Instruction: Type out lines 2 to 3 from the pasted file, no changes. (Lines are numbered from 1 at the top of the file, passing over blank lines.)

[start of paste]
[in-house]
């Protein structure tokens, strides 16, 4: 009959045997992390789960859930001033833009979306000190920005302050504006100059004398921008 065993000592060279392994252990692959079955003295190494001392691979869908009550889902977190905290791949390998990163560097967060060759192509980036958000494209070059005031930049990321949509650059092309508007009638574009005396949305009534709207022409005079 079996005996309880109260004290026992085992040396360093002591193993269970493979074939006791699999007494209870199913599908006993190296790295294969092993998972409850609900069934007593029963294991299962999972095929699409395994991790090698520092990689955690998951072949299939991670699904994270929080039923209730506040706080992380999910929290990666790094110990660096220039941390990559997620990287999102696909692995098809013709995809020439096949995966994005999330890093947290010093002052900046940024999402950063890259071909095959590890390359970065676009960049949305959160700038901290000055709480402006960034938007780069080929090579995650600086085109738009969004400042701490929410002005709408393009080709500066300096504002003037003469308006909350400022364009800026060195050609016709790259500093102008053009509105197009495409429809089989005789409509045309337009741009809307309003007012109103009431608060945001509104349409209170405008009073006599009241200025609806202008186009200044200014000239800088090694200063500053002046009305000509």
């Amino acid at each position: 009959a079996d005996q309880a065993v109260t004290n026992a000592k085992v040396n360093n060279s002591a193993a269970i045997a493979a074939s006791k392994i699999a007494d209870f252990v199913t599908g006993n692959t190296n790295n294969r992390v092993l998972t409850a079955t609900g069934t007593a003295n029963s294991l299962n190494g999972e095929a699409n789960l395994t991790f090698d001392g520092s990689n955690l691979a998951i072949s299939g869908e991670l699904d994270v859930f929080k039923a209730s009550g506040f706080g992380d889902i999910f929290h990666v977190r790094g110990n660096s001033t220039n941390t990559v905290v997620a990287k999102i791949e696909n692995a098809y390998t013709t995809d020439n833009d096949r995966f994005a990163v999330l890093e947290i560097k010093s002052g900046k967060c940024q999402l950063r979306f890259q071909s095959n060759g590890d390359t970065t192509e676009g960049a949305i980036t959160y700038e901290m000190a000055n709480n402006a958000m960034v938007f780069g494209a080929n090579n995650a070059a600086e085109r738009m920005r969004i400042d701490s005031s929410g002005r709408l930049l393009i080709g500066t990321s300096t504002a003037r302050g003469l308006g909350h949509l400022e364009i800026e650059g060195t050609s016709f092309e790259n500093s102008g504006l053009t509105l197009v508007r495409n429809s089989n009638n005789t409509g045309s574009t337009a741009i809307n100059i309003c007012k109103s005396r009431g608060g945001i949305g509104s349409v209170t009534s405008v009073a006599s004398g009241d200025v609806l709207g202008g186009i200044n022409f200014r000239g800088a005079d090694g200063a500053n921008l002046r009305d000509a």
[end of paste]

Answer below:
């Protein structure tokens, strides 16, 4: 009959045997992390789960859930001033833009979306000190920005302050504006100059004398921008 065993000592060279392994252990692959079955003295190494001392691979869908009550889902977190905290791949390998990163560097967060060759192509980036958000494209070059005031930049990321949509650059092309508007009638574009005396949305009534709207022409005079 079996005996309880109260004290026992085992040396360093002591193993269970493979074939006791699999007494209870199913599908006993190296790295294969092993998972409850609900069934007593029963294991299962999972095929699409395994991790090698520092990689955690998951072949299939991670699904994270929080039923209730506040706080992380999910929290990666790094110990660096220039941390990559997620990287999102696909692995098809013709995809020439096949995966994005999330890093947290010093002052900046940024999402950063890259071909095959590890390359970065676009960049949305959160700038901290000055709480402006960034938007780069080929090579995650600086085109738009969004400042701490929410002005709408393009080709500066300096504002003037003469308006909350400022364009800026060195050609016709790259500093102008053009509105197009495409429809089989005789409509045309337009741009809307309003007012109103009431608060945001509104349409209170405008009073006599009241200025609806202008186009200044200014000239800088090694200063500053002046009305000509």
């Amino acid at each position: 009959a079996d005996q309880a065993v109260t004290n026992a000592k085992v040396n360093n060279s002591a193993a269970i045997a493979a074939s006791k392994i699999a007494d209870f252990v199913t599908g006993n692959t190296n790295n294969r992390v092993l998972t409850a079955t609900g069934t007593a003295n029963s294991l299962n190494g999972e095929a699409n789960l395994t991790f090698d001392g520092s990689n955690l691979a998951i072949s299939g869908e991670l699904d994270v859930f929080k039923a209730s009550g506040f706080g992380d889902i999910f929290h990666v977190r790094g110990n660096s001033t220039n941390t990559v905290v997620a990287k999102i791949e696909n692995a098809y390998t013709t995809d020439n833009d096949r995966f994005a990163v999330l890093e947290i560097k010093s002052g900046k967060c940024q999402l950063r979306f890259q071909s095959n060759g590890d390359t970065t192509e676009g960049a949305i980036t959160y700038e901290m000190a000055n709480n402006a958000m960034v938007f780069g494209a080929n090579n995650a070059a600086e085109r738009m920005r969004i400042d701490s005031s929410g002005r709408l930049l393009i080709g500066t990321s300096t504002a003037r302050g003469l308006g909350h949509l400022e364009i800026e650059g060195t050609s016709f092309e790259n500093s102008g504006l053009t509105l197009v508007r495409n429809s089989n009638n005789t409509g045309s574009t337009a741009i809307n100059i309003c007012k109103s005396r009431g608060g945001i949305g509104s349409v209170t009534s405008v009073a006599s004398g009241d200025v609806l709207g202008g186009i200044n022409f200014r000239g800088a005079d090694g200063a500053n921008l002046r009305d000509a």